Sunday, April 10, 2011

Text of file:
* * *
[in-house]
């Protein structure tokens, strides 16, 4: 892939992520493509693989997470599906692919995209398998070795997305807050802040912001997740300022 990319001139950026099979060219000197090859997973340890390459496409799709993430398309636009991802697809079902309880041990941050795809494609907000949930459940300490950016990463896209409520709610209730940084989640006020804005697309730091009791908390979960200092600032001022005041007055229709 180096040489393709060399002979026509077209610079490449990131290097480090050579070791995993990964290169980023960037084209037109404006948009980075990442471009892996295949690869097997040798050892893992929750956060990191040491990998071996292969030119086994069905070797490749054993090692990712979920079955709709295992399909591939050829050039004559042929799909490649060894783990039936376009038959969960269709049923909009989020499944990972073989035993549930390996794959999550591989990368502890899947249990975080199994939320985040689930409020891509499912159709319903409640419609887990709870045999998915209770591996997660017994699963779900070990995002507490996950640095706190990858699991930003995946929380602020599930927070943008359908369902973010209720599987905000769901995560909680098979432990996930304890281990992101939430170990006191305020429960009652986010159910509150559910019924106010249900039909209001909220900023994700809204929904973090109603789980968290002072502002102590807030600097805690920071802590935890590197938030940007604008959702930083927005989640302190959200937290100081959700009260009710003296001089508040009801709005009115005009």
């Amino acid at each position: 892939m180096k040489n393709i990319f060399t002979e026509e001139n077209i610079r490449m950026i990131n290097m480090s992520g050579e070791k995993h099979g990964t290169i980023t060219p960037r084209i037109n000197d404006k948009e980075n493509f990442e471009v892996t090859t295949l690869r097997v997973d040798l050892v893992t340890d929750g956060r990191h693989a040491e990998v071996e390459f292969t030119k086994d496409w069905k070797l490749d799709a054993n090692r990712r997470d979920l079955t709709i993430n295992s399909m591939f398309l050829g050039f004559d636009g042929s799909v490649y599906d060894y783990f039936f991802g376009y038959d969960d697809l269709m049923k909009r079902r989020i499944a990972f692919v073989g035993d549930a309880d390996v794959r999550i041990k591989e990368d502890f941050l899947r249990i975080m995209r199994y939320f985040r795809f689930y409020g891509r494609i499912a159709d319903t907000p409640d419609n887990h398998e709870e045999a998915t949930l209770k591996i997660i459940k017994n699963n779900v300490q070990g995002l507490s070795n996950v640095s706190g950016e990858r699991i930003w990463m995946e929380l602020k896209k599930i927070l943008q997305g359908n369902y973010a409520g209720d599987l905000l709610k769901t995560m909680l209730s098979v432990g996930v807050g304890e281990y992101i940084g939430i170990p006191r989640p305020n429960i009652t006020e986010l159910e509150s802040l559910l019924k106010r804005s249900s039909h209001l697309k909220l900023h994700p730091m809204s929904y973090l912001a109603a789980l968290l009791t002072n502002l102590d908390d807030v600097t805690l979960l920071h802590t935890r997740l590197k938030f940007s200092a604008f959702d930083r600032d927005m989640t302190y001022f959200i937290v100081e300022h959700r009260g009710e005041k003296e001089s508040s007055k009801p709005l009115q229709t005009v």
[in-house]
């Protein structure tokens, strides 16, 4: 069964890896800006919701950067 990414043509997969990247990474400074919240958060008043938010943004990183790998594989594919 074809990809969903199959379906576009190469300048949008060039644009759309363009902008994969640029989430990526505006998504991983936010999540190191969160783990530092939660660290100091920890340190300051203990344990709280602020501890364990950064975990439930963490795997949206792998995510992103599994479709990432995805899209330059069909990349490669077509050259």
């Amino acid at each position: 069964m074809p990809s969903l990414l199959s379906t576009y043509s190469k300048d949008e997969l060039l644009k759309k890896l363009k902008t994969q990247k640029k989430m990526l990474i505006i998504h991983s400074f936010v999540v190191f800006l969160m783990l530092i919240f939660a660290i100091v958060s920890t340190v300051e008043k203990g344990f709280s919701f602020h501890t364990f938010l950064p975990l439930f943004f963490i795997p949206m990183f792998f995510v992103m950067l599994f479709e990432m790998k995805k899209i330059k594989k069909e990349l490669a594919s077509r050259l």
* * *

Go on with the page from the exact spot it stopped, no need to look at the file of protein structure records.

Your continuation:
Last night after Boo went to bed, I spent some time reading through the MomNOS blog. It been a favorite of mine for some time, and I am in the process of reading it from beginning to end. One post in particular really resonated with me. It was about the importance of sensory integration activities, and the signs that the child's sensory needs are not being met. I gave this a lot of thought, especially the concept of "Push, Pull, Lift, Carry" that was mentioned as being the keys to sensory regulation. I recognized that Boo has been under-stimulated sensory-wise the last several days. My mom has described this as "it was a rough-and-tumble day." I have noticed Boo having decreased ability to self-regulate, to attend and focus, to be still, and to listen and comply with requests or instructions. He has also been climbing into bed with me in the middle of the night, pushing so closely up next to me and even sticking limbs under my body, that I nearly end up shoved out of bed. This was something that was mentioned by MomNOS as well. So today, I focused on trying to get those needs met. Before church I asked Boo to carry his bag across the parking lot. The Boo bag is a large canvas bag with his name embroidered on it, which holds spare clothes, snacks, toys, books, and the requisite disposable cup in case of a public bathroom emergency. It is quite heavy and he enjoys carrying it on his shoulder just like Mommy. He had a very hard time being good during church. After church I took him to Grandpa's house to play while I went home to mow the lawn and then went to a mother-daughter program at church. When the weather is nice he likes to spend most of his time at Grandpa's house outside on his tricycle, riding all around the yard. The terrain is very irregular and I figured the activity would be good for his sensory integration. Hours later we went home and Boo watched a video for a while and ate some supper. Then he was climbing all over the furniture, hanging upside down, acting rambunctious. He got out his "Mr. Blue Ball," a large blue rubber ball that my mom got him so he could use it to sit on while watching TV to help develop his core muscles and balancing skills. (something she read in a book on sensory integration dysfunction) He was enjoying sitting on the ball, but quickly got out of control with bouncing on it and then kicking it in the house. Desperate to harness his energy, I decided to pull out something we hadn't tried in probably nine months. I got out the sit-n-spin. He was excited about it at first, spent a while using it appropriately and really enjoyed it. I took a picture of him on it and he noticed me doing so. That distracted him completely. He came up to me and raised one foot in the air, asking me to "take a picture of my stinky foots." I did and showed him to it, which delighted him. Then he got on all fours and put his head down and asked me to take a picture of that. I remembered that his teacher had told me last week at parent-teacher conference that he would not attempt a forward somersault. I took the opportunity to work on it in a low pressure environment. I helped him get into position and showed him how to push over. He thought it was fun a few times, then he wanted to watch me do it. Believe it or not, at my age I can still do a somersault! But after three, I dared not do it again. For whatever reason, Boo had decided to go down the hall and hide in his bedroom with only his head sticking out into the hall to watch me. When I told him I was done somersaulting, he ran down the hall full speed and crashed into my open arms, knocking me backward. He often does this same activity, only crashing full speed into the couch instead. I decided to use the activity that seems to fulfill a sensory need for him. I gathered up pillows and piled them on the floor behind me and then held two large pillows in front of my body and head and encouraged him to run into me with the pillows. He really embraced the game, squealing with sheer delight as he ran, and laughing with joy as he pushed me down. We played this game for probably 20 minutes. Then he decided it was MY turn to run, and he positioned himself among the pillows, put two in front of himself, and giggling, told me to "go." I jogged down the hall, fell to my knees in front of him, and used my arm to push him backward into the pillows. When he tired of that activity, he just went craaaazy! Throwing hotwheels, spinning the sit-n-spin with his hands as fast as it would go, waving the sit-n-spin's "steering wheel" around in the air like a magic wand, running, crashing, etc. I tried to get him to take a bath, which is an activity he loves and usually relaxes him. He insisted he did not want a bath, but he did ask for some computer time. By then it was 8:00 and I intended to have him in bed by 8:30. I was hesitant to allow computer time because it is so hard to transition away from it when time is up. But I glimpsed an opportunity and grabbed it! I told him that he could have 30 minutes of computer IF he would brush his teeth. Tooth brushing is one of our biggest fights. He HATES it with a passion. He doesn't like the way it feels. Especially on his upper molars. There have been a few small seasons when it wasn't much of an issue. He still didn't like it, but would allow me to do it. But whatever technique seems to be working will wear thin in just a few weeks and we are back to an ineffective wrestling match. Because of this, I am ashamed to admit how poor of a job I have done at insisting that it gets done. I was pleasantly surprised when he ran to the bathroom and pulled his toothbrush out of the drawer. I had bought him a Thomas SpinBrush a while back. His occupational therapist had suggested a vibrating toothbrush to "desensitize" him to brushing. He took out the brush and did a fairly good job at cleaning his teeth. He was hesitant to do his top molars. Since he was so agreeable, I asked if I could help him, and he let me brush his teeth also. When I did it without pushing the button, he requested that I "tickle" his teeth. I got a good brushing done on the bottom and the fronts, but when it came time for the top he became antsy and implored "not on my skin!" When computer time was up, I was shocked by the absolute fit that ensued. Tantrum doesn't even begin to cover it. I have not seen a meltdown of this magnitude for months! I had been in hopes that all the sensory integration activities would help him to regulate and to calm. But just the opposite happened. So I am thinking that perhaps I overdid it. Perhaps it was too much in one day. Maybe I swung the pendulum to the opposite side, with the same result. I will have to work at finding that delicate balance between under-stimulated and over-stimulated.